A new UA microfinance student club is working to improve global poverty.
Club members are challenging students to think about having to live on only $1.50 worth of food a day in order to raise their awareness of poverty.
Loans Across Borders was started this year by Sheetal Singh, a senior studying finance and accounting. Singh interned at a microfinance firm in India where she said she “fell in love with the simplicity of microfinance.” Though microfinance loans are for smaller amounts of money, Singh said she still saw people aspiring to improve entire communities through the loans.
The club’s long-term goal is to enable students to travel abroad and work at microfinance firms to gain experiences similar to Singh’s. Currently, members are working to inform people of the positive impact of microfinancing.
LAB has teamed up with Milaap, a microfinancing firm based in India, to raise money and awareness for the Live Below The Line campaign. Milaap helps Indian citizens who live below the poverty line receive an education, clean water and safe lighting through loans.
Live Below The Line challenges people to only spend $1.50 a day on food, the equivalent of the United State’s extreme poverty line. In 2012, more than 15,000 people participated in the challenge. In addition to fundraising, the idea is that the money saved on food will be donated to one of Live Below The Line’s partnered organizations, which includes Unicef.
“It is a tough challenge,” said Mary McKenna, who is raising money for Milaap. “When you’re actually living at the poverty line and you can’t afford meals that are filling, it’s a struggle. There’s no room for error.”
Instead of signing up as a team to take on the challenge, LAB will be hosting a screening of a film in April about a group of people who traveled to Africa and lived on under a dollar a day for food.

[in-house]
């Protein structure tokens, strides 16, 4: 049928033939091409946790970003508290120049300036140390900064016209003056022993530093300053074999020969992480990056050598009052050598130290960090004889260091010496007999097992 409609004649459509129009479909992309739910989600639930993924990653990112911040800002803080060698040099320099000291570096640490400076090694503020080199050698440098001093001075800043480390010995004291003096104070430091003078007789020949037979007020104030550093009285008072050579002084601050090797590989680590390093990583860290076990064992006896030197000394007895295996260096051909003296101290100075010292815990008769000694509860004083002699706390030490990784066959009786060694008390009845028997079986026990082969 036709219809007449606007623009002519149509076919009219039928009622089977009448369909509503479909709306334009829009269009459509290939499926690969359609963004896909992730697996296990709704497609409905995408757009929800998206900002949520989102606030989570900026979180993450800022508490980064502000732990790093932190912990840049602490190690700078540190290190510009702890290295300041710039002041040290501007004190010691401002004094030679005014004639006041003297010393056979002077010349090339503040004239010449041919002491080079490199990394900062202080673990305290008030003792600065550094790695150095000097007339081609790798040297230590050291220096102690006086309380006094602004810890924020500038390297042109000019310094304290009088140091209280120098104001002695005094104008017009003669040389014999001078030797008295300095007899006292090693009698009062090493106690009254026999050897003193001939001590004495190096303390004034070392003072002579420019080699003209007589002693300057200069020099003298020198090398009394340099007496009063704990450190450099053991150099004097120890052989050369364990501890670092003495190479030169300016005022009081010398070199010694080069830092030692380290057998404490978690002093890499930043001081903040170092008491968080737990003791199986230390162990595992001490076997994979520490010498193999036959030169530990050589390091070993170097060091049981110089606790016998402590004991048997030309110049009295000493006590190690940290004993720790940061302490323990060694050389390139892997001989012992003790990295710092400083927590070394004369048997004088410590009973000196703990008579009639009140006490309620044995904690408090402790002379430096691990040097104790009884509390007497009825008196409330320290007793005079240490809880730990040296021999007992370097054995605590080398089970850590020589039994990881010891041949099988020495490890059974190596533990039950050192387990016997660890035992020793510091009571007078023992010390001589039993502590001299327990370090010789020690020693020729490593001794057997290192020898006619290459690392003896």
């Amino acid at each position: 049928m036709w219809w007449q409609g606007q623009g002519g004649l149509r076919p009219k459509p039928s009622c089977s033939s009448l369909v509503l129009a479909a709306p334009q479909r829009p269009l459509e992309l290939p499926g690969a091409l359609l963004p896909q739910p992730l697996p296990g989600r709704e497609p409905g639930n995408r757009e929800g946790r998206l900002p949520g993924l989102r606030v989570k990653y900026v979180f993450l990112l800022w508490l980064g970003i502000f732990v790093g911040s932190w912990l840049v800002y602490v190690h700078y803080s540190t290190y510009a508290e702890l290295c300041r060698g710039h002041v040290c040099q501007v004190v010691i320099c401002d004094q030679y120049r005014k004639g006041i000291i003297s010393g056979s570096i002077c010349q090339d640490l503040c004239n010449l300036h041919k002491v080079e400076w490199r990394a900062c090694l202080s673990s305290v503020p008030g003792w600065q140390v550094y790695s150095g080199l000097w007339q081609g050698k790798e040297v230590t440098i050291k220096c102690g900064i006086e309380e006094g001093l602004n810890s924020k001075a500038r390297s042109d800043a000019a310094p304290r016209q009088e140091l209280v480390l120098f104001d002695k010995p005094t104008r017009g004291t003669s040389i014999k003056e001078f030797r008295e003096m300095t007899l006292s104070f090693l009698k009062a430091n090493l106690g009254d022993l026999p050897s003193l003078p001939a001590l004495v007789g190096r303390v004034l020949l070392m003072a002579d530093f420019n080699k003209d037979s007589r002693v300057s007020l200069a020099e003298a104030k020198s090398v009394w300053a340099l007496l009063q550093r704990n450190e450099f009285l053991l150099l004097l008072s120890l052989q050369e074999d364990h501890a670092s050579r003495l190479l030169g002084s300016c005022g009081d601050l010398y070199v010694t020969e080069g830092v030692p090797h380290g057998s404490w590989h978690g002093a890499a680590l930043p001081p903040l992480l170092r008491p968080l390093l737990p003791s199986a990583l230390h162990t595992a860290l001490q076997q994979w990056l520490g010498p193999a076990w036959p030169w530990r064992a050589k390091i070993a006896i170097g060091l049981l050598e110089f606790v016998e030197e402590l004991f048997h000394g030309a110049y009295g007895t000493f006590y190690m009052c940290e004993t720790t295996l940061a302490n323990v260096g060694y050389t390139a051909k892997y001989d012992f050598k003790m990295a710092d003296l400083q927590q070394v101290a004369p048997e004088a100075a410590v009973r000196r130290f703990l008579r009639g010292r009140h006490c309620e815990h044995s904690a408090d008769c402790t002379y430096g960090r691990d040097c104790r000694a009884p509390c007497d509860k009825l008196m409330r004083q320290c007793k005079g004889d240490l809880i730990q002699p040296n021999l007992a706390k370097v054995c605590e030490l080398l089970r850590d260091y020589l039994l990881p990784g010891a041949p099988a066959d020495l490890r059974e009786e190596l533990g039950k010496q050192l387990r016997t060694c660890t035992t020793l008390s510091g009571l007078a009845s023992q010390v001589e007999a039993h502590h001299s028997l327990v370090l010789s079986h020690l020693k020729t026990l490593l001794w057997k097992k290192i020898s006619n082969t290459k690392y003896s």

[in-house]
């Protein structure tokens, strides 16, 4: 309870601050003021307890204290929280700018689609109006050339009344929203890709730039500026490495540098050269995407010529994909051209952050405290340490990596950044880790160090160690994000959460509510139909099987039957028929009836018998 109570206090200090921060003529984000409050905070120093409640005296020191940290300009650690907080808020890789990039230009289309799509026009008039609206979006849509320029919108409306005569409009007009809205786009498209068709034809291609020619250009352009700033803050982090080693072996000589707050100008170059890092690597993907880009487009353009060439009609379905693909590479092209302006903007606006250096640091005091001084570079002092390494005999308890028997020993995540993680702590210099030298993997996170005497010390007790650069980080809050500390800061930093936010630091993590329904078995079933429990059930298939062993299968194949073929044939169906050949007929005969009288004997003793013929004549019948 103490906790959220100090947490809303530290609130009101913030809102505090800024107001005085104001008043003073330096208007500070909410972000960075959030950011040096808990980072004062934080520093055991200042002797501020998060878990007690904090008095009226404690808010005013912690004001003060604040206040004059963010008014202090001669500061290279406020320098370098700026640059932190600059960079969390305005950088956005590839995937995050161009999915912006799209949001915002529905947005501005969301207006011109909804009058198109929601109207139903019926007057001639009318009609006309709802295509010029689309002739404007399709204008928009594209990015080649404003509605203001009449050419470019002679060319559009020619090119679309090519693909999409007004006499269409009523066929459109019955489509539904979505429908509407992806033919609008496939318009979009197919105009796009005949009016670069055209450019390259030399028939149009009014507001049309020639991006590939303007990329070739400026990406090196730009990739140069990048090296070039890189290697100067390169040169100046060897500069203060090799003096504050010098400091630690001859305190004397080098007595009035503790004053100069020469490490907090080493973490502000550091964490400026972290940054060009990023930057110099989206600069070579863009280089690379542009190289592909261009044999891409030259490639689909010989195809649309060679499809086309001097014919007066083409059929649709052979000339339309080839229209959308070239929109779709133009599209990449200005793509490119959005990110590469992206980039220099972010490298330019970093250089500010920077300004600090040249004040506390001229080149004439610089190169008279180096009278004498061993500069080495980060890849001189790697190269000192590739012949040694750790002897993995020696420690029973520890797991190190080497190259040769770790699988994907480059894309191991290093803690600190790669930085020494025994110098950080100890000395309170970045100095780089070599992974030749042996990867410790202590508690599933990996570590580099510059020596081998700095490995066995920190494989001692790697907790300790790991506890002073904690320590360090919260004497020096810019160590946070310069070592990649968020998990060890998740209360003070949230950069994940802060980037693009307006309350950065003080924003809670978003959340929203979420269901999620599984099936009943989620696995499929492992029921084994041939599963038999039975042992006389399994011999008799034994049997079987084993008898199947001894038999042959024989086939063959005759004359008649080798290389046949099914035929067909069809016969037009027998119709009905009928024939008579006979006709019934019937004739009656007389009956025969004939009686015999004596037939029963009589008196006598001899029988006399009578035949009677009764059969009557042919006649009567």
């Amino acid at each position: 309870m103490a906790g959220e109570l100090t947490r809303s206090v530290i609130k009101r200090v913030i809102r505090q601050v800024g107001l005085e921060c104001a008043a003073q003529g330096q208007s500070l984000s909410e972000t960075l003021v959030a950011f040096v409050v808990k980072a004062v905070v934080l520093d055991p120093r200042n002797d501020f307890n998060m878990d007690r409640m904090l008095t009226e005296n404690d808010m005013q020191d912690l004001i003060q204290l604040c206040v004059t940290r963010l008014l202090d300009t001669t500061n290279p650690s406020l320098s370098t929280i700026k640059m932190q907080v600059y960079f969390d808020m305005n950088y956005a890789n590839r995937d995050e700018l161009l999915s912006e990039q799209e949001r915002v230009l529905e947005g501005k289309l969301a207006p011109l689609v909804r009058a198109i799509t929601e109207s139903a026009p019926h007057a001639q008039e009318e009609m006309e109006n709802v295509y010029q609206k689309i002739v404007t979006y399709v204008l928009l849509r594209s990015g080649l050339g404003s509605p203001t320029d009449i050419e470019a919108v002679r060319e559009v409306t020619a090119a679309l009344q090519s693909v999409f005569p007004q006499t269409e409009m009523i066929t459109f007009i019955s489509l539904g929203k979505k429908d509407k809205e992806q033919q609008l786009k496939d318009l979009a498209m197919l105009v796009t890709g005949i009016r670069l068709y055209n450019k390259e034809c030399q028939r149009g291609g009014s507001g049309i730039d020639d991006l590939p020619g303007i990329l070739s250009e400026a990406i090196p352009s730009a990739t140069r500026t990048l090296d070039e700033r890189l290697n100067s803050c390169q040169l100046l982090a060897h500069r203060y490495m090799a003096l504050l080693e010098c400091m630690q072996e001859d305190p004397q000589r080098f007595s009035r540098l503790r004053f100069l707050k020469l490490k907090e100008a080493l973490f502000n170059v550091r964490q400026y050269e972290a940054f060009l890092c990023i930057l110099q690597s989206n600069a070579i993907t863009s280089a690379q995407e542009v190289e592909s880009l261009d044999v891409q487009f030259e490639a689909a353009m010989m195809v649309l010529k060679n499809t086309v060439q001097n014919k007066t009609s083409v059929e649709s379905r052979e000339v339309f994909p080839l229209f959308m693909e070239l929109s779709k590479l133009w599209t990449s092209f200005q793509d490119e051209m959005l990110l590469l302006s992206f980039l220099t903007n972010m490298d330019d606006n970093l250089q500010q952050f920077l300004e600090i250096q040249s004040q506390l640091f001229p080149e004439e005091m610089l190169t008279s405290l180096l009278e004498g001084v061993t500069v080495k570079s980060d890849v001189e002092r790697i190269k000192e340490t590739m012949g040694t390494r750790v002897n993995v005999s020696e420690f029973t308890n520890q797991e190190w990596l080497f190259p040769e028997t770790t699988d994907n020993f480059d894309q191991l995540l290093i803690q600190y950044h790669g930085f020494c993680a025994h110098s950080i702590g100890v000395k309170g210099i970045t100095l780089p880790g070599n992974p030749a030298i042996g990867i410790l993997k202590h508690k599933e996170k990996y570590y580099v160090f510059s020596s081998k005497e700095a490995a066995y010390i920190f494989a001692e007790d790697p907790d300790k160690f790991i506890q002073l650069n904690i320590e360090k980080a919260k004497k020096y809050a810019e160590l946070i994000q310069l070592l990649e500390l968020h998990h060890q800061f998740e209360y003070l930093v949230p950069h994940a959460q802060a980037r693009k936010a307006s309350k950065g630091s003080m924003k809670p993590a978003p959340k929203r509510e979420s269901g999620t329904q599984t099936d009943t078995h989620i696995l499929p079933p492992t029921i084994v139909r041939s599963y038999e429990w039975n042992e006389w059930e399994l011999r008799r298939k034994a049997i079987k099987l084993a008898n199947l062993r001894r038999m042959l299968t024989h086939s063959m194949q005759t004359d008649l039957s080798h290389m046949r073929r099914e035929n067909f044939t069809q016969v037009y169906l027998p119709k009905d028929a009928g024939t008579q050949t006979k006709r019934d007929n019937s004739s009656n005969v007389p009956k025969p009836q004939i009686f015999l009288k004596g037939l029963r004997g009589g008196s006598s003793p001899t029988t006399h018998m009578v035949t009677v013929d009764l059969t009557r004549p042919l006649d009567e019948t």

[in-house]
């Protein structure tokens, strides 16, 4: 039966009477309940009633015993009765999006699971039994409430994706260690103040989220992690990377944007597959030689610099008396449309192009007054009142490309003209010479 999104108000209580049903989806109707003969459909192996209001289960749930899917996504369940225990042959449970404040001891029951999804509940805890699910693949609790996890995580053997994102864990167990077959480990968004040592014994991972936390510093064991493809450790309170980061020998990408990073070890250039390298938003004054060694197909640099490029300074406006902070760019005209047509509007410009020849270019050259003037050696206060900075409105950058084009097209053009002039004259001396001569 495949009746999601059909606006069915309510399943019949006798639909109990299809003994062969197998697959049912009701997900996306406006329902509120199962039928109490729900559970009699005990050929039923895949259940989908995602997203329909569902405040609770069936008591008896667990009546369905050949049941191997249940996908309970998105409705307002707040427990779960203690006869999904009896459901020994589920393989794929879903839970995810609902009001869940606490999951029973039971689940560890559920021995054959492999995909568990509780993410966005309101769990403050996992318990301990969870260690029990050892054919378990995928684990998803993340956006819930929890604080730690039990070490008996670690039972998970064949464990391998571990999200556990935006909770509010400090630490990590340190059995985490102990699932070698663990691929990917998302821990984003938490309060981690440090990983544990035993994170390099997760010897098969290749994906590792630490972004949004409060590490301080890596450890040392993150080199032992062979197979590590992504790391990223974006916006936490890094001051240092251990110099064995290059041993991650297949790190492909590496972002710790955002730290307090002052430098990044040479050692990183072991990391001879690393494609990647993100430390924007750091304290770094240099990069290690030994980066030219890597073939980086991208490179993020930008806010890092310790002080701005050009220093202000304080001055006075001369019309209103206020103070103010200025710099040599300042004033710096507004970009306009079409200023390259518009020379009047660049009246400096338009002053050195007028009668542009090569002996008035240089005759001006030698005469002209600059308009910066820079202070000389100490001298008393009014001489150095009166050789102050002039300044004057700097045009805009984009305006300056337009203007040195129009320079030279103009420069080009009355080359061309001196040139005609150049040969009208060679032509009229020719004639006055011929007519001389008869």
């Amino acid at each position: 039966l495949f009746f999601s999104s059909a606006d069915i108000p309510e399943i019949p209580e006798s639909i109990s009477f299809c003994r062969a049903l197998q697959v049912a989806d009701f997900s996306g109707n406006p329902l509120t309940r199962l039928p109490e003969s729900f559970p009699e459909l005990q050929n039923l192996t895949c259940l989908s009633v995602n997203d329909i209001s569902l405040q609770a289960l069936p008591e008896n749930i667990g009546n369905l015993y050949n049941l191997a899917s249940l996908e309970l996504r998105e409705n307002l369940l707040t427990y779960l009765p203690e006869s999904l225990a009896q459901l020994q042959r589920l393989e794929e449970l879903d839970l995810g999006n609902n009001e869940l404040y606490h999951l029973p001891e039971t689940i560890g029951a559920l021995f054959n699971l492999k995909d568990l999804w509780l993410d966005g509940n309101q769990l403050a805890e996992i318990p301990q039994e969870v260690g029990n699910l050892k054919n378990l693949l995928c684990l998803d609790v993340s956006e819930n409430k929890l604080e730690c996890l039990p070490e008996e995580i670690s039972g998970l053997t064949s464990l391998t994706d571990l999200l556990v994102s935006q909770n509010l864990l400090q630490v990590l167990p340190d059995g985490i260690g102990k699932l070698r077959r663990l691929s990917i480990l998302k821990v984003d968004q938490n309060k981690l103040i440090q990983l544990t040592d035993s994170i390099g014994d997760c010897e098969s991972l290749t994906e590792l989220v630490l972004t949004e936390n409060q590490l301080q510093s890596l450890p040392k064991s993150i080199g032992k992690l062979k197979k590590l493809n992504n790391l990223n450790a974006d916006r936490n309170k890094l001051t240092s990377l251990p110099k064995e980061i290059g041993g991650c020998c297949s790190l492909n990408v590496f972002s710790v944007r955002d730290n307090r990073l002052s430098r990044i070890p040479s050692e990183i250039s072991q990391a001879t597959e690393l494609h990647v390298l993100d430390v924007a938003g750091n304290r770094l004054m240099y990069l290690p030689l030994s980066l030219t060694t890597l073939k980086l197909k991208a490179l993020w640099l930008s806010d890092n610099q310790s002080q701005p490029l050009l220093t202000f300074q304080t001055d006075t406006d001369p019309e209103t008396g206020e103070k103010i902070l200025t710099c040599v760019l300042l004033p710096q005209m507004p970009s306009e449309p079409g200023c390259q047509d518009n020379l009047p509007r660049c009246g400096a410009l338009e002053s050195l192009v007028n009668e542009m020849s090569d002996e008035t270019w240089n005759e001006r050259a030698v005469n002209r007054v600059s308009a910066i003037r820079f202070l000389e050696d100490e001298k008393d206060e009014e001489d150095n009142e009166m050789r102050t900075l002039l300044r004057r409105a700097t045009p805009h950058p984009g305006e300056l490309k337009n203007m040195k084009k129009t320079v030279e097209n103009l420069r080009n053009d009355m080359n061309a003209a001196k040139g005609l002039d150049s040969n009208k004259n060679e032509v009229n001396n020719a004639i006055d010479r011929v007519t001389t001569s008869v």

Members said they felt they would get more participation from students through a movie screening, according to LAB member Adrienne Dillard, a finance junior.
“One thing of ramen costs a dollar. So you’d only get to eat one ramen for the whole day,” Dillard said. “I don’t know how many people would be willing to do that.”
LAB members said they hope to raise people’s awareness of the issue to the point that they’re inspired to get involved.
“It’s important to bring it up to the forefront of people’s minds,” said Jonathan Alden, a finance junior and LAB member. “There are people less fortunate than we are and if we don’t help them then who is?”
Though LAB focuses on the financial aspect, Singh said that people of all majors could find a way to be involved.
“There’s more to poverty than just finances,” Singh said. “They have healthcare needs and education needs, other things that factor into their lives that people don’t think about.”